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        General Assembly
2 October 1997

Fifty-second session
Agenda item 86
United Nations Relief and Works Agency
for Palestine Refugees in the Near East

1. The present report is submitted to the General Assembly in pursuance of its resolution 51/127 of 13 December 1996.

2. The report includes the substance of responses from States, specialized agencies and other organizations to the appeal contained in that resolution, together with reference to further action taken by States and specialized agencies in response to the appeal contained in General Assembly resolutions 32/90 F of 13 December 1977, 33/112 C of 18 December 1978, 34/52 C of 23 November 1979, 35/13 B of 3 November 1980, 36/146 H of 16 December 1981, 37/120 D of 16 December 1982, 38/83 D of 15 December 1983, 39/99 D of 14 December 1984, 40/165 D of 16 December 1985, 41/69 D of 3 December 1986, 42/69 D of 2 December 1987, 43/57 D of 6 December 1988, 44/47 D of 8 December 1989, 45/73 D of 11 December 1990, 46/46 D of 9 December 1991, 47/69 D of 14 December 1992, 48/40 D of 10 December 1993, 49/35 D of 9 December 1994 and 50/128 D of 6 December 1995. In those resolutions the Assembly appealed to all States, specialized agencies and non-governmental organizations to augment the special allocations for grants and scholarships to Palestine refugees; invited the relevant specialized agencies and other organizations of the United Nations system to continue, within their respective spheres of competence, to extend assistance for higher education to Palestine refugee students; and requested the United Nations Relief and Works Agency for Palestine Refugees in the Near East (UNRWA) to act as the recipient and trustee for such special allocations for grants and scholarships and to award them to qualified refugee candidates.

3. In 1996/97, the Government of Japan awarded 10 fellowships through UNRWA, of which 3 were to Palestine refugees who are employed by UNRWA as vocational training staff at the eight vocational training centres in the UNRWA area of operations, 1 was a fellowship in Vocational Training Administration and 6 were fellowships in community health. Applications for nominees for these fellowships for training in Japan are processed by the Japan International Cooperation Agency. A review of this programme since its inception, in 1985, until 1997, shows that the Government of Japan has offered a total of 144 fellowships, of which 133 have been processed. In 1989, the Government of Japan contributed $1 million to be spent over a five-year period, towards the UNRWA university scholarship programme for secondary school graduates. The recipients are Palestine refugee students from the West Bank and Gaza Strip. Between 1993 and 1996 127 scholars graduated from this programme in a wide spectrum of specializations. In 1996, 35 students were still pursuing their studies. The interest accruing to this contribution was used to grant additional scholarships to 14 Palestine refugee students in 1996/97. The Government of Japan contributed an additional $400,000, in each of the years 1992, 1993 and 1994, $500,000 in 1995 and $600,000 in 1996; each amount was to be spent over a five-year period for Palestine refugee students in the UNRWA university scholarships programme for secondary school graduates from the UNRWA area of operations. A total of 423 recipients participated in the programme in 1996/97 while 19 scholars graduated in 1995 and 1996. These awards, while not specifically in response to the General Assembly resolutions, are in keeping with their spirit.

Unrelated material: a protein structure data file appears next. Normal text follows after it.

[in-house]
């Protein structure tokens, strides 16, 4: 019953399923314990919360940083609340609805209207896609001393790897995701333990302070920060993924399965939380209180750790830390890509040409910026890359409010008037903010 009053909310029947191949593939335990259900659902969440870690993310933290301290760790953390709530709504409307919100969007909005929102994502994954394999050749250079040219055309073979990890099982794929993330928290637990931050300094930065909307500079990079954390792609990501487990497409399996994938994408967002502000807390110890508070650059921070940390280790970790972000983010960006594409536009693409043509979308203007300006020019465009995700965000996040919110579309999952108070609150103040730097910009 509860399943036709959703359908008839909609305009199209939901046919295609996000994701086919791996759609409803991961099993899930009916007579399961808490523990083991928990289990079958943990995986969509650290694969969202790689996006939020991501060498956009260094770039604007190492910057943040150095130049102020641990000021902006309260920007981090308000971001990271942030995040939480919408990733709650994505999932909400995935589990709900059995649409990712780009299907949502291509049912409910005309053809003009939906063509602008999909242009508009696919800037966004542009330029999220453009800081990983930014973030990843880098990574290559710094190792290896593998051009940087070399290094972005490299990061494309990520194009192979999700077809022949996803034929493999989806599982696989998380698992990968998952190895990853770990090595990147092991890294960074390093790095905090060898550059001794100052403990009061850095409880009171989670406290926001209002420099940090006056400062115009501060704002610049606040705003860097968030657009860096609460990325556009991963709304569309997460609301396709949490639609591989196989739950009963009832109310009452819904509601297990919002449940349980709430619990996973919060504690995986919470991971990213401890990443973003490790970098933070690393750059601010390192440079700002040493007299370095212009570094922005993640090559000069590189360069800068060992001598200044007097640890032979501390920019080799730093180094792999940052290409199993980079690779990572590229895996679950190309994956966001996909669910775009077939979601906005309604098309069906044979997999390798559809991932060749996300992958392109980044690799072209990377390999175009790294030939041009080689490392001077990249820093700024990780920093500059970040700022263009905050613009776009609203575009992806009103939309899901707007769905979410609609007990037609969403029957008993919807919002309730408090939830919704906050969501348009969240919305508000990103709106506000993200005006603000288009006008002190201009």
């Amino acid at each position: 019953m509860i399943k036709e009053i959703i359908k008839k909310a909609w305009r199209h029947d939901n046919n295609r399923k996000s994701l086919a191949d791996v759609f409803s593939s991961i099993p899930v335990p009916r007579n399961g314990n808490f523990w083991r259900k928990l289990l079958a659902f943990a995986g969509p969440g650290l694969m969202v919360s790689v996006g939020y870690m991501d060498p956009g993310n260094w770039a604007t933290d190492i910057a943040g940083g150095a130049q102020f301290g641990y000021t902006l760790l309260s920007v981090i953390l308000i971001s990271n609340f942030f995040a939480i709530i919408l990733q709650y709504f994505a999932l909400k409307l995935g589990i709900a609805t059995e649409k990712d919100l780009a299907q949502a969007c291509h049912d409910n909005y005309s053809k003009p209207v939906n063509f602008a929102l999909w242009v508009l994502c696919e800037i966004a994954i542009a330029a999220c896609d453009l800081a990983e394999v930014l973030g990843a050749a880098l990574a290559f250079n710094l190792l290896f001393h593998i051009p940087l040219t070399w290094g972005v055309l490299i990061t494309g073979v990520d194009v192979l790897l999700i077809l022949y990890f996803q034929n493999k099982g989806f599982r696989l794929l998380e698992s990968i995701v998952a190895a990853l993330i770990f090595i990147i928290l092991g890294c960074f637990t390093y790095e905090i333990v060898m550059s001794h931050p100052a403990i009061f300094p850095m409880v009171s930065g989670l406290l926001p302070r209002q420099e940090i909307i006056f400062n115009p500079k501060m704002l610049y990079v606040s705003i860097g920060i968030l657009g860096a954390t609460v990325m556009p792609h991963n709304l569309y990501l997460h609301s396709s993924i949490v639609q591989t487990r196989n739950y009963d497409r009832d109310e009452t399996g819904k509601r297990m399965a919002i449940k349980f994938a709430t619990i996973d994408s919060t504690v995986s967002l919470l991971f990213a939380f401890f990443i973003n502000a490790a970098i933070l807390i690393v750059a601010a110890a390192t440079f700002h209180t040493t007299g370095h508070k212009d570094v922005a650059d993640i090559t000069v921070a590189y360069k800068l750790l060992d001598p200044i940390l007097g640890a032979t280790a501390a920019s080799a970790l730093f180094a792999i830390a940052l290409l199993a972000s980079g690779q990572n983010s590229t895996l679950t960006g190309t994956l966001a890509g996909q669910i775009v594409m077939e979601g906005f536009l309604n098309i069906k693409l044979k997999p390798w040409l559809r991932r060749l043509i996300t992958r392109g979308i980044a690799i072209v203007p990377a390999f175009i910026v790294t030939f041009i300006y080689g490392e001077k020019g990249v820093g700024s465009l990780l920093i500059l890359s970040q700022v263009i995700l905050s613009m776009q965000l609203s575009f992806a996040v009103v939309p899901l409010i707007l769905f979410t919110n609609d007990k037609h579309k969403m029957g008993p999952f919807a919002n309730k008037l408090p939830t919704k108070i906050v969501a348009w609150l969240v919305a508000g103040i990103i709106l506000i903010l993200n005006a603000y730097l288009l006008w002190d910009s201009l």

4. The Government of Switzerland contributed $1,463,581 between 1989 and 1995 and $240,000 in 1996 to the UNRWA university scholarships programme for secondary school graduates. Some 101 scholars graduated between 1993 and 1996 while 240 students from the UNRWA area of operations were still pursuing their university studies in 1996/97. In 1997, the Government of Switzerland contributed an additional $338,000, which will allow for about 60 new beneficiaries in 1997/98.

5. During the biennium 1996-1997, as part of its long-standing agreement with UNRWA, and within the framework of the regular programme regarding scholarships for Palestinian people, the United Nations Educational, Scientific and Cultural Organization granted 71 scholarships in favour of Palestinian students. In addition, Japan offered three fellowships and Saudi Arabia offered five, while the inter-university Palestinian European Academic Cooperation in Education programme renewed its six ongoing scholarships and added seven new ones to the programme. The International Institute for Educational Planning received eight Palestinian candidates (full or part time) for the training programme.

6. Since 1994, all fellowship applications to the World Health Organization (WHO) have been nominated by the Palestinian Authority. In 1996/97, WHO provided and processed a total of 32 fellowships/study tours for qualified Palestinian candidates in various specializations, with a commutative total of 54 months study. WHO is examining requests for an additional 45 fellowships/study tours submitted by the Palestinian authority.

7. The United World Colleges has now established its own selection committee in the area and therefore did not offer any scholarships through UNRWA for 1997/98.


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